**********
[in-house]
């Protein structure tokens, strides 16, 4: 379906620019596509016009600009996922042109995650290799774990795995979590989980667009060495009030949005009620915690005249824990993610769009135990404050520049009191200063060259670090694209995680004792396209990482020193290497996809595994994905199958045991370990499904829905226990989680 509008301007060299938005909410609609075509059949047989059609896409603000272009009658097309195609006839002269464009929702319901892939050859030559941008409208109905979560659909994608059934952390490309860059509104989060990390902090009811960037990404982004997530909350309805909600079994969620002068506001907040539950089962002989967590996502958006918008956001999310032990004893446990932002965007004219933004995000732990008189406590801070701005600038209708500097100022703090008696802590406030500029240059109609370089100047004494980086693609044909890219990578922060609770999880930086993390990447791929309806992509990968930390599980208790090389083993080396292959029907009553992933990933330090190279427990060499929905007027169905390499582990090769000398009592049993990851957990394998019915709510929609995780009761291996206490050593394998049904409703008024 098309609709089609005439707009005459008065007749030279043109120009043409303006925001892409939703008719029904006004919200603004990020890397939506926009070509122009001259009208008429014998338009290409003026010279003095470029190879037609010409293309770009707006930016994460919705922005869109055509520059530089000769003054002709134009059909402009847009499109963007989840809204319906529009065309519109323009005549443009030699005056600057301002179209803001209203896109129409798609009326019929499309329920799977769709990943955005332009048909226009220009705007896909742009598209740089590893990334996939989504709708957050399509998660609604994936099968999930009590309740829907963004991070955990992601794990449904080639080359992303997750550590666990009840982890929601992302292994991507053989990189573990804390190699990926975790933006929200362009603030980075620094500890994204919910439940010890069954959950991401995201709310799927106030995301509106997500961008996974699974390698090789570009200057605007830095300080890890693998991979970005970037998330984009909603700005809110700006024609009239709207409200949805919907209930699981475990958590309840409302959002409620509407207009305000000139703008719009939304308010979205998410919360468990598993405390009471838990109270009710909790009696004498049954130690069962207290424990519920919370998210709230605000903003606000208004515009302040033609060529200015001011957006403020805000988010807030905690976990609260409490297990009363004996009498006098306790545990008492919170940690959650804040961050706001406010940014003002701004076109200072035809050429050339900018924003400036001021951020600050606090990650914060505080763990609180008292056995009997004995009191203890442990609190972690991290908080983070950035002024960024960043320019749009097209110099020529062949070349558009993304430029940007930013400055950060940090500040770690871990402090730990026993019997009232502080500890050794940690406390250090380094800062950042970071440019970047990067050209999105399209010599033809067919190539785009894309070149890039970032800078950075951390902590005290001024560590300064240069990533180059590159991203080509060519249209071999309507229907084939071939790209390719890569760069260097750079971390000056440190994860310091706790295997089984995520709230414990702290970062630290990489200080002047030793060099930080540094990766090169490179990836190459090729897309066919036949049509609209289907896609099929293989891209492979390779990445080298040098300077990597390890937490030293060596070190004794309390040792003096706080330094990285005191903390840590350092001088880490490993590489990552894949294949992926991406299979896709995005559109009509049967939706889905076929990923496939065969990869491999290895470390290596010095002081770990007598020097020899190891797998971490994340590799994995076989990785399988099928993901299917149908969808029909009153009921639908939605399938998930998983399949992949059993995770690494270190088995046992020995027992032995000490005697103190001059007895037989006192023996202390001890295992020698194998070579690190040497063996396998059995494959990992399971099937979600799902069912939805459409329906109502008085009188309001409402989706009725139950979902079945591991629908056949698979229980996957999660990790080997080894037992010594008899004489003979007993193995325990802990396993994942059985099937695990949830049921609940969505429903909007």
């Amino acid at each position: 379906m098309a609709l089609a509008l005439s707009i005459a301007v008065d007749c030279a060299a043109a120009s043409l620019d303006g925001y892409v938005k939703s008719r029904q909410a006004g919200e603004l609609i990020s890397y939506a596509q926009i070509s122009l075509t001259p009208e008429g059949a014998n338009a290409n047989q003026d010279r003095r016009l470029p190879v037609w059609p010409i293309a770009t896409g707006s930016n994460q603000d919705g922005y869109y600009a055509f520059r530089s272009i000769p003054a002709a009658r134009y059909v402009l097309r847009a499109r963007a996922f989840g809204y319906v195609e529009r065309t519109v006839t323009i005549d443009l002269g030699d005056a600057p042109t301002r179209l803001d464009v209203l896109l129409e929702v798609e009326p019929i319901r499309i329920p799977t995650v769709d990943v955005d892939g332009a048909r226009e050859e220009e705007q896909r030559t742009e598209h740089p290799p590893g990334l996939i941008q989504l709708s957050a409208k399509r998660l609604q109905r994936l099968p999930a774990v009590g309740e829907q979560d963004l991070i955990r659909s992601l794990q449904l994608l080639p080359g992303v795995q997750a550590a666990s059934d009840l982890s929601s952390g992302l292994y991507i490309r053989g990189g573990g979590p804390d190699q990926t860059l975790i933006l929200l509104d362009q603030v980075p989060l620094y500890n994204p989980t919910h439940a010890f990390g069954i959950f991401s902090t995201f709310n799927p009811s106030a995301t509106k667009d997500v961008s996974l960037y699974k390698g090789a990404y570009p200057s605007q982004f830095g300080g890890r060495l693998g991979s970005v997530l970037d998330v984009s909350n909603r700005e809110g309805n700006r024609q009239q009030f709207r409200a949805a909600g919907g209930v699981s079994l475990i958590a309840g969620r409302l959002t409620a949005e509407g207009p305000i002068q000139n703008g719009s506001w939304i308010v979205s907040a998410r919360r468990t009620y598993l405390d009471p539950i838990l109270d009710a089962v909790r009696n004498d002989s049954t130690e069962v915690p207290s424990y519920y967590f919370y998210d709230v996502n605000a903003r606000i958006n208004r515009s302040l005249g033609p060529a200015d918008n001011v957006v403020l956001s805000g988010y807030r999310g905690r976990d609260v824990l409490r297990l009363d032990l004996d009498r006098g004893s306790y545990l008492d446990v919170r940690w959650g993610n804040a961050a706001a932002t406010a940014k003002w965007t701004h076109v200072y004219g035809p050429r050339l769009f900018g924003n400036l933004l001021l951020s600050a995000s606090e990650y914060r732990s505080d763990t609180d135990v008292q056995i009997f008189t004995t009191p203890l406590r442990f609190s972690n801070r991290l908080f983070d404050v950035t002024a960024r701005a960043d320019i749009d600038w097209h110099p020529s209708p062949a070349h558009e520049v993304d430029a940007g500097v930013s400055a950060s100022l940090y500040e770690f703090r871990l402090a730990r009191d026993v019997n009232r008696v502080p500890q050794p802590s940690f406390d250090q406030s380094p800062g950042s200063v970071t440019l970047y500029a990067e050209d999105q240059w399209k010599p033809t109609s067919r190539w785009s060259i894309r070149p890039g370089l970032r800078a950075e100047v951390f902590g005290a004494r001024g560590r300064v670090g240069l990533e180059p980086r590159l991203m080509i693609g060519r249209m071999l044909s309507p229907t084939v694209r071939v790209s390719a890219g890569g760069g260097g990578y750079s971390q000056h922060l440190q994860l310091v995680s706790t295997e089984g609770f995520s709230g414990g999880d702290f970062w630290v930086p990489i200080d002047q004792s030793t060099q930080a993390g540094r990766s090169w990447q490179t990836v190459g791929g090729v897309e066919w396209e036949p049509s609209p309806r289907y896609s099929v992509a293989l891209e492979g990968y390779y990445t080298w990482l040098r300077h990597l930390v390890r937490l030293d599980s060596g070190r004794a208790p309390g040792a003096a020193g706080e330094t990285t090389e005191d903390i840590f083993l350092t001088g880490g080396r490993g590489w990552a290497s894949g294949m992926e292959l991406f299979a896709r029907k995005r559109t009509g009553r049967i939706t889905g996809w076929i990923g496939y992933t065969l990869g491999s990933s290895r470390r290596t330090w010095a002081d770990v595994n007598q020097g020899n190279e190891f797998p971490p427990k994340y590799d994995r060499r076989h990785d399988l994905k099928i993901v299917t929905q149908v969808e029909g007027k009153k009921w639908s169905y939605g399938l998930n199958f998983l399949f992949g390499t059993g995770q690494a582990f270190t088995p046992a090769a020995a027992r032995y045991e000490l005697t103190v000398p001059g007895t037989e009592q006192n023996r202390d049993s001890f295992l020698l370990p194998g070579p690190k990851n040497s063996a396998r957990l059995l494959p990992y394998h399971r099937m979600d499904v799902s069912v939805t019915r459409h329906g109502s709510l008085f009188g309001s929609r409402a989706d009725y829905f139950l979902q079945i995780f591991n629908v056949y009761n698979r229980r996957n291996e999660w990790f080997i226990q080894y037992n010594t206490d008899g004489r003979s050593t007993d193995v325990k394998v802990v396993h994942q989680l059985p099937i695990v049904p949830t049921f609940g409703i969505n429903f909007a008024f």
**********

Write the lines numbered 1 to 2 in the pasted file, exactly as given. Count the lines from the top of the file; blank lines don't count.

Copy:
[in-house]
């Protein structure tokens, strides 16, 4: 379906620019596509016009600009996922042109995650290799774990795995979590989980667009060495009030949005009620915690005249824990993610769009135990404050520049009191200063060259670090694209995680004792396209990482020193290497996809595994994905199958045991370990499904829905226990989680 509008301007060299938005909410609609075509059949047989059609896409603000272009009658097309195609006839002269464009929702319901892939050859030559941008409208109905979560659909994608059934952390490309860059509104989060990390902090009811960037990404982004997530909350309805909600079994969620002068506001907040539950089962002989967590996502958006918008956001999310032990004893446990932002965007004219933004995000732990008189406590801070701005600038209708500097100022703090008696802590406030500029240059109609370089100047004494980086693609044909890219990578922060609770999880930086993390990447791929309806992509990968930390599980208790090389083993080396292959029907009553992933990933330090190279427990060499929905007027169905390499582990090769000398009592049993990851957990394998019915709510929609995780009761291996206490050593394998049904409703008024 098309609709089609005439707009005459008065007749030279043109120009043409303006925001892409939703008719029904006004919200603004990020890397939506926009070509122009001259009208008429014998338009290409003026010279003095470029190879037609010409293309770009707006930016994460919705922005869109055509520059530089000769003054002709134009059909402009847009499109963007989840809204319906529009065309519109323009005549443009030699005056600057301002179209803001209203896109129409798609009326019929499309329920799977769709990943955005332009048909226009220009705007896909742009598209740089590893990334996939989504709708957050399509998660609604994936099968999930009590309740829907963004991070955990992601794990449904080639080359992303997750550590666990009840982890929601992302292994991507053989990189573990804390190699990926975790933006929200362009603030980075620094500890994204919910439940010890069954959950991401995201709310799927106030995301509106997500961008996974699974390698090789570009200057605007830095300080890890693998991979970005970037998330984009909603700005809110700006024609009239709207409200949805919907209930699981475990958590309840409302959002409620509407207009305000000139703008719009939304308010979205998410919360468990598993405390009471838990109270009710909790009696004498049954130690069962207290424990519920919370998210709230605000903003606000208004515009302040033609060529200015001011957006403020805000988010807030905690976990609260409490297990009363004996009498006098306790545990008492919170940690959650804040961050706001406010940014003002701004076109200072035809050429050339900018924003400036001021951020600050606090990650914060505080763990609180008292056995009997004995009191203890442990609190972690991290908080983070950035002024960024960043320019749009097209110099020529062949070349558009993304430029940007930013400055950060940090500040770690871990402090730990026993019997009232502080500890050794940690406390250090380094800062950042970071440019970047990067050209999105399209010599033809067919190539785009894309070149890039970032800078950075951390902590005290001024560590300064240069990533180059590159991203080509060519249209071999309507229907084939071939790209390719890569760069260097750079971390000056440190994860310091706790295997089984995520709230414990702290970062630290990489200080002047030793060099930080540094990766090169490179990836190459090729897309066919036949049509609209289907896609099929293989891209492979390779990445080298040098300077990597390890937490030293060596070190004794309390040792003096706080330094990285005191903390840590350092001088880490490993590489990552894949294949992926991406299979896709995005559109009509049967939706889905076929990923496939065969990869491999290895470390290596010095002081770990007598020097020899190891797998971490994340590799994995076989990785399988099928993901299917149908969808029909009153009921639908939605399938998930998983399949992949059993995770690494270190088995046992020995027992032995000490005697103190001059007895037989006192023996202390001890295992020698194998070579690190040497063996396998059995494959990992399971099937979600799902069912939805459409329906109502008085009188309001409402989706009725139950979902079945591991629908056949698979229980996957999660990790080997080894037992010594008899004489003979007993193995325990802990396993994942059985099937695990949830049921609940969505429903909007």